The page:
Dr. Marton König (i.e. King in Norwegian) appeared on the blog earlier this week and is back again, to further show you what I have been saying for months. “If you want to optimise your antibody response on ocrelizumab you need to consider a delay”. This study is from the next-door neighbour of rituxiland and shows that if you are on rituximab it is perhaps worth considering a delay of 9 months to get a better response, although this would not guarenteee you a response. Now the problem is this is not ocrelizumab data and its repopulation characteristic is likely to be different. Some people think this information is meaningless because it is off-label. I disagree as it tells us what to expect and what to look for with ocrelizumab.
Humoral immunity to SARS-CoV-2 mRNA vaccination in multiple sclerosis: the relevance of time since last rituximab infusion and first experience from sporadic revaccinations.König M, Lorentzen ÅR, Torgauten HM, Tran TT, Schikora-Rustad S, Vaage EB, Mygland Å, Wergeland S, Aarseth J, Aaberge IAS, Torkildsen Ø, Holmøy T, Berge T, Kjell-Morten M, Harbo HF, Andersen JT, Munthe LA, Søraas A, Celius EG, Vaage JT, Lund-Johansen F, Nygaard GO.J Neurol Neurosurg Psychiatry. 2021 Oct 20:jnnp-2021-327612. doi: 10.1136/jnnp-2021-327612. Online ahead of print.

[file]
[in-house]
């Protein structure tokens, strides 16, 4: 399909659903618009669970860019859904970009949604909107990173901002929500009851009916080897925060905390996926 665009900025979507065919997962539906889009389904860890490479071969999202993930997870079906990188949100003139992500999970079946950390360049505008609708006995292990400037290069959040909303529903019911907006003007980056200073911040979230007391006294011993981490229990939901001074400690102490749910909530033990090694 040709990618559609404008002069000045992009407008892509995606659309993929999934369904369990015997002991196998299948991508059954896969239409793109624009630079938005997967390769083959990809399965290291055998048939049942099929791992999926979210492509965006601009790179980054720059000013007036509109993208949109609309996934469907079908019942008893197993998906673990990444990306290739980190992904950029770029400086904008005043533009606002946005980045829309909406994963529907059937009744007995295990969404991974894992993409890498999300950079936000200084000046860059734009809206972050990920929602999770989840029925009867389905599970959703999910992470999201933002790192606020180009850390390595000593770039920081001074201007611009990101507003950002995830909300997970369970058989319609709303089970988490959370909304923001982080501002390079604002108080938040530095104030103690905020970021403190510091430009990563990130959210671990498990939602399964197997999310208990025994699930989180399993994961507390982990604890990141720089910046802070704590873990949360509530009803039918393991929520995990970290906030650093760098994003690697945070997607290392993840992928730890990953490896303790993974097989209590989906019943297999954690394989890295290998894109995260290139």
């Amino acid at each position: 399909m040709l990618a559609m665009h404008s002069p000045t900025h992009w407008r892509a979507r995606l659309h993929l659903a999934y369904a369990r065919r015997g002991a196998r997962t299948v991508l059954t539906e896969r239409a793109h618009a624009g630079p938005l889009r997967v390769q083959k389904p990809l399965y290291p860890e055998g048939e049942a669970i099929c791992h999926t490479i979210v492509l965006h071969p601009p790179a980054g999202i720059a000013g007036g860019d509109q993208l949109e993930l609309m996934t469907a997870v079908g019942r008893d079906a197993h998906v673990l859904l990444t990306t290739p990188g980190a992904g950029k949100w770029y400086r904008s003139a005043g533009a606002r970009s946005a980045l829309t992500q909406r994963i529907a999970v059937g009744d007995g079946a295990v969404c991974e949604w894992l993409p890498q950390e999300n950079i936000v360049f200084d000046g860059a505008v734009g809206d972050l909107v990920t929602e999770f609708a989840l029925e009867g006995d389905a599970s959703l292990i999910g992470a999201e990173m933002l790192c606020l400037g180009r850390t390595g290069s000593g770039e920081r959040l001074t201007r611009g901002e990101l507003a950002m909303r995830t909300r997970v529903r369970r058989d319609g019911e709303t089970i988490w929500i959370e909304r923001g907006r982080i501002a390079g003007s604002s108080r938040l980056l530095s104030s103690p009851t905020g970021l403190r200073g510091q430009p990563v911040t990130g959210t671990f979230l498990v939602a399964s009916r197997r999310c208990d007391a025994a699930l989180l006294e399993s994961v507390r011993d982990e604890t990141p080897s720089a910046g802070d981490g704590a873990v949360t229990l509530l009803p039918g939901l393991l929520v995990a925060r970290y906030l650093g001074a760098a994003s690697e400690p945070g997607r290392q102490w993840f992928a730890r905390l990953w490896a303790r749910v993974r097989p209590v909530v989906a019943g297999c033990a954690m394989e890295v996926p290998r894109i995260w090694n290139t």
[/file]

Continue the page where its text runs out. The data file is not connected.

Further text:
Introduction: The effect of disease-modifying therapies (DMT) on vaccine responses is largely unknown (“REALLY I GUESS THEY DON’T HAVE COMPUTERS IN NORWAY”:-). Understanding the development of protective immunity is of paramount importance to fight the COVID-19 pandemic.
Objective: To characterise humoral immunity after mRNA-COVID-19 vaccination of people with multiple sclerosis (pwMS).
Methods: All pwMS in Norway fully vaccinated against SARS-CoV-2 were invited to a national screening study. Humoral immunity was assessed by measuring anti-SARS-CoV-2 SPIKE RBD IgG response 3-12 weeks after full vaccination, and compared with healthy subjects.
Results: 528 pwMS and 627 healthy subjects were included. Reduced humoral immunity (anti-SARS-CoV-2 IgG <70 arbitrary units) was present in 82% and 80% of all pwMS treated with fingolimod and rituximab, respectively, while patients treated with other DMT showed similar rates as healthy subjects and untreated pwMS. We found a significant correlation between time since the last rituximab dose and the development of humoral immunity. Revaccination in two seronegative patients induced a weak antibody response.
Conclusions: Patients treated with fingolimod or rituximab should be informed about the risk of reduced humoral immunity and vaccinations should be timed carefully in rituximab patients. Our results identify the need for studies regarding the durability of vaccine responses, the role of cellular immunity and revaccinations.
COI None relevant
General Disclaimer: Please note that the opinions expressed here are those of the author and do not necessarily reflect the positions of the Barts and The London School of Medicine and Dentistry nor Barts Health NHS Trust and are not meant to be interpreted as personal clinical advice.